Given that we’re receiving emails, tweets and forum postings daily asking when the iPad and iPhone versions of Scrivener will be released, I thought it only polite to give everyone a quick update on where things stand. (For those of you who prefer brevity, the content of this post can be summarised thus: Not for a good while yet, sorry!)
First, let me say that we all really appreciate the enthusiasm that so many users are showing for an iOS version. And thank you, also, to everyone who has taken the time to share their thoughts in our “Scrivener for iPad/iPhone – What Do You Want?” forums.
Not being renowned as the most patient person in the world myself, I can certainly understand everyone’s impatience to get the iOS version in their hands. The problem – which I hope will come as no surprise – is that good software takes time. There’s just no way of getting around that, unfortunately; not without bending the laws of physics, at least (although if anyone has a Primer-style box, let me know). Just because iOS is very much a stripped-down operating system compared to OS X and cannot do nearly as much, it does not mean that it is easier or faster to come up with a good design, write good code and test everything thoroughly. (We’ve had some suggest that we throw money at it, get outside investment and suchlike, but it’s not a money issue at all: if we’re going to do it right, then it deserves thought, care, attention and nurturing rather than just hacking something together that we think will meet basic requirements and sell. Part of our ethos is that the people working on the software are also users, and passionate about it – we develop software that we want to use ourselves. We’re just not interested in making software we don’t love. If some users decide to go elsewhere because our crazy ideals – that’s no way to run a business! – drive them mad and they just can’t wait, we understand that, appreciate it, but such factors cannot have any influence on our design and development process, and we hope we’ll win them back with an end product that is worth waiting for.)
To put this in perspective, let me give you some idea of the gestation of Scrivener on the Mac. I first had the idea around 2001, but I didn’t start development on it until 2004, beginning with a design document and odds and ends of code, and this design and proof-of-concept stage took about six months or more before serious development could begin. The first version that was stable and complete enough to be tested by real users appeared at the end of 2005. It was then rewritten and redesigned and didn’t go on sale until the start of 2007 – and Scrivener 1.0 was a long way from what Scrivener is today (on both platforms), because development has continued constantly for the past five years.
Now, with the iOS version, in many ways we’re right back at the beginning again. Not entirely, of course – because OS X and iOS share many fundamental libraries, we are able to reuse some small parts of the existing code base, although none of the interface code is portable. We have had to look at the touch interface and ask ourselves: how can we bring the core features of Scrivener to a completely different interface? What will it look like, and how will you interact with it? In so doing, we’ve been going back to the reasons I built Scrivener in the first place – because to be Scrivener, it has to achieve the fundamentals of what Scrivener set out to do, but it has to do it in a way that makes sense for an entirely different interface. And then we have – or, rather, Jen has – had to start building the necessary interface components, one by one, step by step.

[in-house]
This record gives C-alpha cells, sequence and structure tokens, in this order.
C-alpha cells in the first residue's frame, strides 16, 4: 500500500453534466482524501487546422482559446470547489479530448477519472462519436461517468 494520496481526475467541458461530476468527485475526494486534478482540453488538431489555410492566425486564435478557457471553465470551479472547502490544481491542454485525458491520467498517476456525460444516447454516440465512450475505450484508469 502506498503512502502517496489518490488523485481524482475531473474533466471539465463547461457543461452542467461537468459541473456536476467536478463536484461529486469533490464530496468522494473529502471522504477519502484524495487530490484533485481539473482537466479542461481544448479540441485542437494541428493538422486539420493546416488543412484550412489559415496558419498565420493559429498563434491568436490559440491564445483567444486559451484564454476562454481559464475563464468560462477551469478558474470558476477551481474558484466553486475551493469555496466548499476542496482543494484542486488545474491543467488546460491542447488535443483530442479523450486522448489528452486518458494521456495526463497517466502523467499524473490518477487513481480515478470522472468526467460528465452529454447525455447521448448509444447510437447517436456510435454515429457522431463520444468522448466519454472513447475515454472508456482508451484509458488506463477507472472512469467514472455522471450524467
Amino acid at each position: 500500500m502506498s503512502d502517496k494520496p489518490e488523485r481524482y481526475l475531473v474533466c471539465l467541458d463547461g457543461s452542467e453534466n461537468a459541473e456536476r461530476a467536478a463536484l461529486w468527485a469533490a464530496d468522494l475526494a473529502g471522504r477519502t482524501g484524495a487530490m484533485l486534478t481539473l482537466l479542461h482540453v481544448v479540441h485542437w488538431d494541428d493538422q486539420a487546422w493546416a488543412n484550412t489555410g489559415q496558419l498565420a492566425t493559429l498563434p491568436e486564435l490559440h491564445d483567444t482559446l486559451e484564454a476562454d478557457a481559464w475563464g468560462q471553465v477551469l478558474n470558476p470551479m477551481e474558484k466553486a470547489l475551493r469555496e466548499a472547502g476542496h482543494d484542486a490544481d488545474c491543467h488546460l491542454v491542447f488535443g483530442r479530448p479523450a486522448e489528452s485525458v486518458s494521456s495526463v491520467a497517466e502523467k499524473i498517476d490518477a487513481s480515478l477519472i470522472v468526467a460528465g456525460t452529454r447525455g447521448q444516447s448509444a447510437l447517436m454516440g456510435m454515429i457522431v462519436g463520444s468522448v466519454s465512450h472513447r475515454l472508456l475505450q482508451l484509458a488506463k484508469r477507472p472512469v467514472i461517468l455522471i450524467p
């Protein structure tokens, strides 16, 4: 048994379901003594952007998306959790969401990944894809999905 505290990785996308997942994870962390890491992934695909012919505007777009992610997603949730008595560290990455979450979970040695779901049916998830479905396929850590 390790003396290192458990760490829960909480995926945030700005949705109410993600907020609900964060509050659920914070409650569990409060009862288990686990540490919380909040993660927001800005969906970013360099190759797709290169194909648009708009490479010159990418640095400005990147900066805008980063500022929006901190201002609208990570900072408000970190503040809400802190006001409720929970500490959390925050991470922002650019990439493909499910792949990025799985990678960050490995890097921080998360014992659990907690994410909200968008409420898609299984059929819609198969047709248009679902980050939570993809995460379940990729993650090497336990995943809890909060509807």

To explain: Cocoa software – which covers OS X and iOS – follows what is known as the model-view-controller paradigm. What this means is that, unlike those old BASIC programs we used to type in at school, you don’t just write one long list of computer instructions. Instead, it’s more like manufacturing a car: you make the wheels, which in turn will involve moulding the tyres, forging the hubcaps and so on and putting them together; you build the engine entirely separately, breaking that down into all its constituent components first too; there is the shell, the chassis, the steering wheel, the seats – all will be made independently and eventually put together. Hopefully some of the components can be sourced pre-built by someone else, but ultimately, you are going to have to build a lot of them yourself before you can combine all of those parts into anything remotely resembling an automobile. The model-view-controller paradigm is much the same. You build all the parts of the program separately (technically, this is what is known as “object-oriented programming”) and then you stitch them together. So, you build the views (the corkboard, the binder, the editor and so on, but also using views that are provided by Apple where possible, or customising them), and you build the models (the data – some code representing a single binder item, for instance, and dealing with writing it to XML, or some code representing a collection, or a keyword), and then you stitch it all together (the “controller” layer is code that does the stitching, basically).